Finally, the District is a city with one of the highest African American poverty rates in the nation. Amid proposals to spend $1.5 billion to reinvent a streetcar system in the city, I have heard few initiatives coming from the mayor's office that match the depths of this problem stewing in the middle of one of the greatest cities in the world. The politics of previous presidents and Congresses has papered over this issue, but any African American mayor with a conscience should address it in a big way.
Executive director, Downtown Cluster of Congregations
After 33 years of living in the District, I am finally getting something in return for my taxes. I renewed my driver's license online; no time wasted at Fourth and Indiana! My 16-year-old daughter attends a modernized, technology-rich public high school, and both my daughters play on turf soccer fields all across town. And homicides are way down -- a result of real community policing that starts at the top. I credit Mayor Fenty for all of this.
Will Fenty win reelection? That's what campaigns are for -- they are there to be won. His only real opposition is himself. So keep the tangibles coming.
Political science professor, Howard University
D.C. mayoral elections oscillate between populist and business-oriented politics. The movement-based victories of Marion Barry were populist. They began with the organizational structure and charismatic impetus of a civil rights crusade and ended with a race-conscious but popular orientation toward the working class. The business-oriented alternative appeared with the elections of Sharon Pratt Kelly and Anthony Williams.
In 2006, Linda Cropp was saddled with the Williams image, while Fenty, with his youth, managed to straddle both sides of the pattern. He could run as something of a populist (without the charisma) but also win some favor with the business community because his short tenure on the D.C. Council had been marked by effective defiance of its more controversial decisions.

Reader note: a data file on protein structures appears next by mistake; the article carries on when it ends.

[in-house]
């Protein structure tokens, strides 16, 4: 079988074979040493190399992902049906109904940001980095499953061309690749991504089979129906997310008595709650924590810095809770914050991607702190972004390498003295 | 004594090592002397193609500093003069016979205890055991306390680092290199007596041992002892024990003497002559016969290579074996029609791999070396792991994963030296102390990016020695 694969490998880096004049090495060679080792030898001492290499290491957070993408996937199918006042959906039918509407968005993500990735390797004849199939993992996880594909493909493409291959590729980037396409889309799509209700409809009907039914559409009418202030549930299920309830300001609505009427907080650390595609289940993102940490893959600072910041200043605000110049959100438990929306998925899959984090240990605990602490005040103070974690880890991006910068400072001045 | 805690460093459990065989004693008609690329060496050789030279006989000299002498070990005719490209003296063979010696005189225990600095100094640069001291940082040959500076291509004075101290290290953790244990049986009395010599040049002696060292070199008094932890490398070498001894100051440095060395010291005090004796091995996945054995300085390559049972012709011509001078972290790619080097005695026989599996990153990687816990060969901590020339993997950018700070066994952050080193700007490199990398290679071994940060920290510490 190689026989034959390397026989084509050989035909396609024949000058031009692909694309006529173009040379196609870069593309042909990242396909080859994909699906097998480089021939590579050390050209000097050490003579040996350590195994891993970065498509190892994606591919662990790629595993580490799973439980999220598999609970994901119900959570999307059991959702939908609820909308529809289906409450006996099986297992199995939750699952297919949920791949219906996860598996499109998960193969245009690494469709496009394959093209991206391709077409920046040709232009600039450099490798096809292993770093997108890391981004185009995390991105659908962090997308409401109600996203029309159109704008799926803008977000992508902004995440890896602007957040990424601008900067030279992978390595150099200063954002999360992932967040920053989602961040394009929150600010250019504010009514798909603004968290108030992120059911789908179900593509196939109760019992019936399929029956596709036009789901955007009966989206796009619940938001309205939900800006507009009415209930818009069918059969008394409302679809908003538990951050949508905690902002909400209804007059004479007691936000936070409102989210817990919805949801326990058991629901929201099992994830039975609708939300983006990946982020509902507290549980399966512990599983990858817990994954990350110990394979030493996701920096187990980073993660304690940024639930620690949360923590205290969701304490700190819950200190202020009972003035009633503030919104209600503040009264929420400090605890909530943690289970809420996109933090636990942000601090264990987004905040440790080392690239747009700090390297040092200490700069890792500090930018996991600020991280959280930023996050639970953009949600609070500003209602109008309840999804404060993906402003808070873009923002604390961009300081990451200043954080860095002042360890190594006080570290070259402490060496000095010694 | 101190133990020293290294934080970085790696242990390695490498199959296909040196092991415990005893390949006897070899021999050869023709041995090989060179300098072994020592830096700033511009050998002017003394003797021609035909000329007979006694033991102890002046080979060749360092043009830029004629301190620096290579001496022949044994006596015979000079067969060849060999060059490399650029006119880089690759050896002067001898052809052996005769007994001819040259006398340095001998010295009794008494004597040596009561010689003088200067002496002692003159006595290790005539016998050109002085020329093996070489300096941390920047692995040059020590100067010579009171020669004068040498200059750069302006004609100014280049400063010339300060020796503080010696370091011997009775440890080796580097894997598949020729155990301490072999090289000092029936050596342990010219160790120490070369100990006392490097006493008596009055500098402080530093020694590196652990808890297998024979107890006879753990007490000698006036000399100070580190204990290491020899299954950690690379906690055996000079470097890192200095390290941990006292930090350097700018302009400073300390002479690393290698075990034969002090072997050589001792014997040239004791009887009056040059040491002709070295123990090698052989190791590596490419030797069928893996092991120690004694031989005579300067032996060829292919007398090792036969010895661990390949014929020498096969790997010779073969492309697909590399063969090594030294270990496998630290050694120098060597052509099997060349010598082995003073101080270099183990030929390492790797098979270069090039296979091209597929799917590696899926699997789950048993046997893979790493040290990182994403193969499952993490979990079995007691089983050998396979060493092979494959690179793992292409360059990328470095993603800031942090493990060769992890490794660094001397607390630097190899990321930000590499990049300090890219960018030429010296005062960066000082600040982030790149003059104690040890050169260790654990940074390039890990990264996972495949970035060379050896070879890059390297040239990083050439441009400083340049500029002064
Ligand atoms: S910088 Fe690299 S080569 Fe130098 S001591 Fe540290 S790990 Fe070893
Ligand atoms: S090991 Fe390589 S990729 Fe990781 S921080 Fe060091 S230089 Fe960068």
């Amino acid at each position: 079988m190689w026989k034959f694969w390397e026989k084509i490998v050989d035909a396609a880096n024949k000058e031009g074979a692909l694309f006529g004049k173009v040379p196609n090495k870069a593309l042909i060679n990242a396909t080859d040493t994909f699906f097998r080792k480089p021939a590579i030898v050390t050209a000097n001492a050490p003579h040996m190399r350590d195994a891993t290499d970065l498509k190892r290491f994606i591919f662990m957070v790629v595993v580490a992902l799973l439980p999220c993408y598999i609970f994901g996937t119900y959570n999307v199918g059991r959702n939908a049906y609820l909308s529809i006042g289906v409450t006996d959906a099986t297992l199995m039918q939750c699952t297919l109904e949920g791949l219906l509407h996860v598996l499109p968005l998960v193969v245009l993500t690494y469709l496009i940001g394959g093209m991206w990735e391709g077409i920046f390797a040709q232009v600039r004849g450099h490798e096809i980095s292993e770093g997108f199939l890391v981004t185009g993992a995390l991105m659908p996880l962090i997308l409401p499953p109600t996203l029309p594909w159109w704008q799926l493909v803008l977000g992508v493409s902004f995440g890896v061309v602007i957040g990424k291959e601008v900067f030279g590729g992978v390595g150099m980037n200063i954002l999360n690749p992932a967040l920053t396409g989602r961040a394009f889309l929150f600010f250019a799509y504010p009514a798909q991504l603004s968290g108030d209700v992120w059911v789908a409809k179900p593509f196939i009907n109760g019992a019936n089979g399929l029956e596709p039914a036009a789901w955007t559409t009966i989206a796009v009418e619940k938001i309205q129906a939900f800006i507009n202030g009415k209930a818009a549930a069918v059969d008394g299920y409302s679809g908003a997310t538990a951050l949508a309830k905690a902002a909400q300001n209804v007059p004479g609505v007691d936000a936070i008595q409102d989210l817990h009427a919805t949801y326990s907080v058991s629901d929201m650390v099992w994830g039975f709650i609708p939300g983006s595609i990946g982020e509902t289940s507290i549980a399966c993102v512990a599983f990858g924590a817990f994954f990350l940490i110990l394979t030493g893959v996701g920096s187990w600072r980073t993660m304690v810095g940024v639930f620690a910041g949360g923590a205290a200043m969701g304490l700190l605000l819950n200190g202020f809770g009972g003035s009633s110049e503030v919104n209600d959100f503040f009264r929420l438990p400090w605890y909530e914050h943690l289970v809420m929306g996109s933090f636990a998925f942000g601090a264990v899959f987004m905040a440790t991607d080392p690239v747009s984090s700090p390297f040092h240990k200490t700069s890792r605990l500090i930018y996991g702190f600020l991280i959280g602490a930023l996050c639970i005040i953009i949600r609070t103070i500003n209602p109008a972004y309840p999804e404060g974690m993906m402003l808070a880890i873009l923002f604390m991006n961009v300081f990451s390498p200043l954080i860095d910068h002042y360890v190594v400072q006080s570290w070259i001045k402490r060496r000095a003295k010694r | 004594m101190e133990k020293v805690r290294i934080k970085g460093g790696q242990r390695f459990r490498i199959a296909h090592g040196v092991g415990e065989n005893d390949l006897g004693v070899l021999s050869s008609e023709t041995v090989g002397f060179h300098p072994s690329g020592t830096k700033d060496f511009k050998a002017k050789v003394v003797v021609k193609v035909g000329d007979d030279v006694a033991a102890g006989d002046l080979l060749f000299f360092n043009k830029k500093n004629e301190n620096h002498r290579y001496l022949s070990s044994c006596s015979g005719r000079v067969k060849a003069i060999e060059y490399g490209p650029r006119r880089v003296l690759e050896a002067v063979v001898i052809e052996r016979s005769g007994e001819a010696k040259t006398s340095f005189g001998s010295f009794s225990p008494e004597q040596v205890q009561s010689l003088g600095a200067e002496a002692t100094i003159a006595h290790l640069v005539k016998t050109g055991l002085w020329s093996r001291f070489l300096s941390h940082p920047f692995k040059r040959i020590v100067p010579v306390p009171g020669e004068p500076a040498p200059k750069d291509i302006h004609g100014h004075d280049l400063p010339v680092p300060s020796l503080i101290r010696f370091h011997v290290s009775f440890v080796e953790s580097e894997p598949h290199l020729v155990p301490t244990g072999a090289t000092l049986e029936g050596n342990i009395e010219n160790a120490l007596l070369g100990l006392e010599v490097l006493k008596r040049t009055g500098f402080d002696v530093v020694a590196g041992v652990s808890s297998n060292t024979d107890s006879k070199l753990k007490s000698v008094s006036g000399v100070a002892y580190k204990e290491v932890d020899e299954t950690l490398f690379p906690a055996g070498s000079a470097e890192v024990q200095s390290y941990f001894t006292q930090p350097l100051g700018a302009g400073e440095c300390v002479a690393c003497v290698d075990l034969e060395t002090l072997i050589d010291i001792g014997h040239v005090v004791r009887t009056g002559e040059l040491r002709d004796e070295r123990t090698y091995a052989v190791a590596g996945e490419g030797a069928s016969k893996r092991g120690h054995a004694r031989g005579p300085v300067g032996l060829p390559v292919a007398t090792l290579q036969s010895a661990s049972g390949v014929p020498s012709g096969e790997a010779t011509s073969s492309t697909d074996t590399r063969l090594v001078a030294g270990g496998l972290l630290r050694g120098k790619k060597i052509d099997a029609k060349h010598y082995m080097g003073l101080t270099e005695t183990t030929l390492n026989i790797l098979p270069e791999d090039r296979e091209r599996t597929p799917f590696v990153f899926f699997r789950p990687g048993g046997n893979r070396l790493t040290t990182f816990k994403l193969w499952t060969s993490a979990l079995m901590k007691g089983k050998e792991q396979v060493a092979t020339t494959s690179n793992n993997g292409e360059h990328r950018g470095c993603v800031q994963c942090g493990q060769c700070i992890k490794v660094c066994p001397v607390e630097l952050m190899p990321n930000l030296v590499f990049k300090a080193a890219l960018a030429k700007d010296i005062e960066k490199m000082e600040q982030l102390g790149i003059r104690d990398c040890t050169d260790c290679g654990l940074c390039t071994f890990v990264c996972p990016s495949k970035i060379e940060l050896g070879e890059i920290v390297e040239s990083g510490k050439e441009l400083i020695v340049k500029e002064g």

Today, there is neither a populist outsider nor a business-oriented insider positioned to take on Fenty. Normally, a viable challenger to an incumbent is visible a year before the election. Absent a major new issue or scandal, expect Fenty to retain his title.
Iris J. Toyer
Chair, Parents United for the D.C. Public Schools
Do voters overwhelmingly want Fenty to continue as mayor? Not according to the blogs, listserves and just plain old talk. We've seen too many instances of secrecy, sweetheart deals, unbecoming arrogance, fiscal management concerns and a disdain for the law.
Perhaps he should be judged on education reform? Then he should be pink-slipped. The families he claimed would be helped by his takeover of the schools just found their schools' budgets cut six weeks into the year.
Yes, the mayor stands a good chance of being reelected. But fortunately the election is almost a year away. There's plenty of time for a truly viable challenger to arise. If D.C. voters vote their interests, Mr. Fenty could well join the ranks of the unemployed.